Make a Remote Control Ring





Introduction: Make a Remote Control Ring

Humana Health by Design Contest

Runner Up in the
Humana Health by Design Contest

Movement of a finger or a hand can control a robot, PC, TV, or other device. This button less remote control ring measures human movement to remotely operate devices.

For possible uses for the sick or impaired, see step 8.

The video below shows the ring being used to control a robot ant to pick up a block.

or go to youtube at:

Step 1: Materials

Pic 2 shows the different circuit layers that make up the ring.
Total cost of parts is about $45 US not including shipping

Available from
08m SOIC Picaxe microcontroller

Available from
MMA7260QT 3-axis accelerometer
5 volt boost regulator

Available from
2-infrared LEDs
3mm blue LED
CR1220 3volt lithium battery and holder
30 gauge magnet wire

Available from
solid line perfboard

1" key chain ring

Step 2: How It Works

The ring sends infrared remote control commands without using buttons. Instead, commands are sent by tilting the ring in various directions. A 3-axis accelerometer measures the tilt of a finger or hand and generates voltages for the x, y, and z axis. The Picaxe microcontroller uses its built in ADC (analog to digital converters) to measure the voltage and produces a distinct number for the x, y and z variables between 72-93.

The numbers are then used in the programming to send infrared signals by pulsing two infrared LEDs just as a standard TV remote control does.

To see how to build a Picaxe infrared receiver that can use these codes to control a robot see:

For other remote control and Picaxe projects see here:

Step 3: Power Supply

Power is from a 3 volt lithium battery. Because the ADC in the Picaxe controller  requires a constant internal reference voltage to read consistently, a dc to dc converter is needed.

The Polulu 5 volt boost regulator is a dc to dc converter that is the smallest one I have seen which will supply a constant 5 volt output. It will work with any battery input between .8 volts to 4.5 volts. It can output up to 200 ma.

Step 4: Picaxe Microcontroller

I still find the Picaxe controllers to be the easiest and fastest microcontrollers to hook up and program. While they are slower than a standard Pic Micro or Arduino, they are more than fast enough for most experimental robots or microcontroller projects.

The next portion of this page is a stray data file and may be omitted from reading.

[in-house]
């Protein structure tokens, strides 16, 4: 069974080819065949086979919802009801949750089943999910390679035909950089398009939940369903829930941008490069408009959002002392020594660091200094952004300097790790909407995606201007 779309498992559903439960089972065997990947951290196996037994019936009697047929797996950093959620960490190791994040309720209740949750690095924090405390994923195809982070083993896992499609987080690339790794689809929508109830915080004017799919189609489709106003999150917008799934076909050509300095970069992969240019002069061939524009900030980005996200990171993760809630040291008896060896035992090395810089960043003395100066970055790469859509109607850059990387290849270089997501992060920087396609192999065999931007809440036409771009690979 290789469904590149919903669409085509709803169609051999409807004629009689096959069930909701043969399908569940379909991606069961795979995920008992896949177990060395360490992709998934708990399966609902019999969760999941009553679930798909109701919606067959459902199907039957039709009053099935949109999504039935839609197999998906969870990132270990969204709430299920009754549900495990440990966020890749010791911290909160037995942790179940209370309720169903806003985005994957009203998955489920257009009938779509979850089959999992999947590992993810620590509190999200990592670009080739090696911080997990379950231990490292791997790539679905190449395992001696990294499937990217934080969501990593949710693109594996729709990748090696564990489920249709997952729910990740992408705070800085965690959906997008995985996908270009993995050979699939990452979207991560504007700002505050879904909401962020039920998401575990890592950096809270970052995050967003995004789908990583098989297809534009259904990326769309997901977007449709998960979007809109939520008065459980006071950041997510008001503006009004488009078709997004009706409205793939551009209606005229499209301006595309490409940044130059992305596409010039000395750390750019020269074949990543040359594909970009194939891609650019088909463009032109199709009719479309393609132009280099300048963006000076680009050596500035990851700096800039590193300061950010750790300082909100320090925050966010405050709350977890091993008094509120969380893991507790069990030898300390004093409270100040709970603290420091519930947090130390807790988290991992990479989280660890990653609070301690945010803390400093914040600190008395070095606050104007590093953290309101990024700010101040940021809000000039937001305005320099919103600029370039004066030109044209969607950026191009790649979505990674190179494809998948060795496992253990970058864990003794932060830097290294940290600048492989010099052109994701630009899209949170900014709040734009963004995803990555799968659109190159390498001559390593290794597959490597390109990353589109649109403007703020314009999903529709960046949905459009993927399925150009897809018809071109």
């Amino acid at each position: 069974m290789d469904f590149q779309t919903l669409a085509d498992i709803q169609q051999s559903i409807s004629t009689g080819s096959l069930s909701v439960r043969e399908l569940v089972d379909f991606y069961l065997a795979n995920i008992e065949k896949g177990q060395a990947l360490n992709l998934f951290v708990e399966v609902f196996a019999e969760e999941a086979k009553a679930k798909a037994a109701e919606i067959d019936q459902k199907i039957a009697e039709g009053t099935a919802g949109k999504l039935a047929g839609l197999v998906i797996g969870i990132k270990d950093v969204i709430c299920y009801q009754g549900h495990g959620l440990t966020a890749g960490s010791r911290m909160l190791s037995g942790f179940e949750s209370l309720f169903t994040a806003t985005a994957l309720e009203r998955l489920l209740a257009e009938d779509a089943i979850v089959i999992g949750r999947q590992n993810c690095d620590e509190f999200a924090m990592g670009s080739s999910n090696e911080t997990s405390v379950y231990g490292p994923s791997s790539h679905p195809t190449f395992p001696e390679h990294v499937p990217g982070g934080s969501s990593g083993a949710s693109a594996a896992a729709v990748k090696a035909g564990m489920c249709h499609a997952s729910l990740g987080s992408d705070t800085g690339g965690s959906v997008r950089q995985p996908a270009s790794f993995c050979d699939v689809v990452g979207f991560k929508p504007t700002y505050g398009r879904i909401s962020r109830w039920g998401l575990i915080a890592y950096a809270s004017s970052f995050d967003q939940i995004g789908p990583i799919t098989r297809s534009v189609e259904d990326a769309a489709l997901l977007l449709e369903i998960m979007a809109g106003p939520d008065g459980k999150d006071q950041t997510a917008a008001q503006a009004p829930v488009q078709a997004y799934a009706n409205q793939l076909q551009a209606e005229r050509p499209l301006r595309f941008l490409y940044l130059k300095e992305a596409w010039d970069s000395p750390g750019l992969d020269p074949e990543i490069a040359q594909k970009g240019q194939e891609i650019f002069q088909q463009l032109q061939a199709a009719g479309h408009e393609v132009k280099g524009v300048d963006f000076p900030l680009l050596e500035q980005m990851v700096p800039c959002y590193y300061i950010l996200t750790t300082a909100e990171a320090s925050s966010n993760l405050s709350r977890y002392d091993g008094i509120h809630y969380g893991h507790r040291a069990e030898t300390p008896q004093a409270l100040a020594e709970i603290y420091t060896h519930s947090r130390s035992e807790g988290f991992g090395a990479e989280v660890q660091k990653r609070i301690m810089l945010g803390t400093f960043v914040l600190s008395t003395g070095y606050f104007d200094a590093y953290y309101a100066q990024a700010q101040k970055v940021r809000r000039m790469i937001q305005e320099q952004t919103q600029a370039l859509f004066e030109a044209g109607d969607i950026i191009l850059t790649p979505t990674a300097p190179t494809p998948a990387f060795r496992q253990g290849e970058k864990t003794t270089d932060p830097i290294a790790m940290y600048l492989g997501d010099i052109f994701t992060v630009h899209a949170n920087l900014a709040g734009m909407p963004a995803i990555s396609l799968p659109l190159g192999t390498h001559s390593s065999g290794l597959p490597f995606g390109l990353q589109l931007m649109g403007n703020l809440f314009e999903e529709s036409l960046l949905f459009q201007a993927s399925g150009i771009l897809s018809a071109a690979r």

The 08m Picaxe used here has ADC in three of it inputs allowing it to easily read the varying voltage put out by the accelerometer. It also has built in, the infrared code for a Sony TV allowing it to control Certain sony TVs and any other Picaxe which has the built in Sony code interpreter.

This project uses a 08m SOIC sized Picaxe microcontroller. I have given up trying to solder SOIC and smaller ICs in the conventional way. Instead I use 30 gauge magnet wire which I solder to each pin using aluminum foil to separate a pin from its neighbors as it is being soldered. Loctite mounting putty is also handy to hold the magnet wire and component in place while soldering. See Pic 5b.

For more details on this technique for soldering surface mount components see:

The four .1" header sockets are Picaxe pins: +5 volts, -5 volts and serial in and serial out and are used to program The Picaxe microcontroller. The jumper wire between the two infrared LEDs and ground is removed to disconnect them from the circuit when programming the Picaxe. Otherwise the voltage drop they create will not allow serial communication with the programming PC to take place.

Step 5: 3-Axis Accelerometer

The Polulu 3-axis accelerometer is a very small and very cool sensor. It is based on MEMS (micro electrical mechanical systems) technology. The small 1/4" black square IC actually contains microscopic mechanical plates and beams that have been carved out using conventional IC technology. As the IC is moved or tilted relative to gravity or acceleration, these microscopic plates physically move and vary their capacitance. This change in capacitance is then converted by built in circuits into a varying voltage.

It can detect very subtle tilting, tapping and shaking. At its most sensitive setting it can detect forces from 0 to 1.5 Gs (1G = force of earths gravity). The ring as used here is at its default setting which is less sensitive and detects G forces up to 6 Gs. For instance, when tilting along the x-axis through a full 180 degrees, it will vary the voltage to return a number from 93-102 in the Picaxe program which reads the ADC inputs.

Pic 6 shows the bottom of the accelerometer and how it is plugged in with .1" headers to the top circuit board. Even though it wasted space, I made it a modular plug in so that I could remove it and use it in a future robot project.

Step 6: Remote Control Ring Circuit

At about .73 cubic inches, this prototype is rather clunky.  Using denser surface mount techniques it could easily be reduced to about 1/3 of its present volume.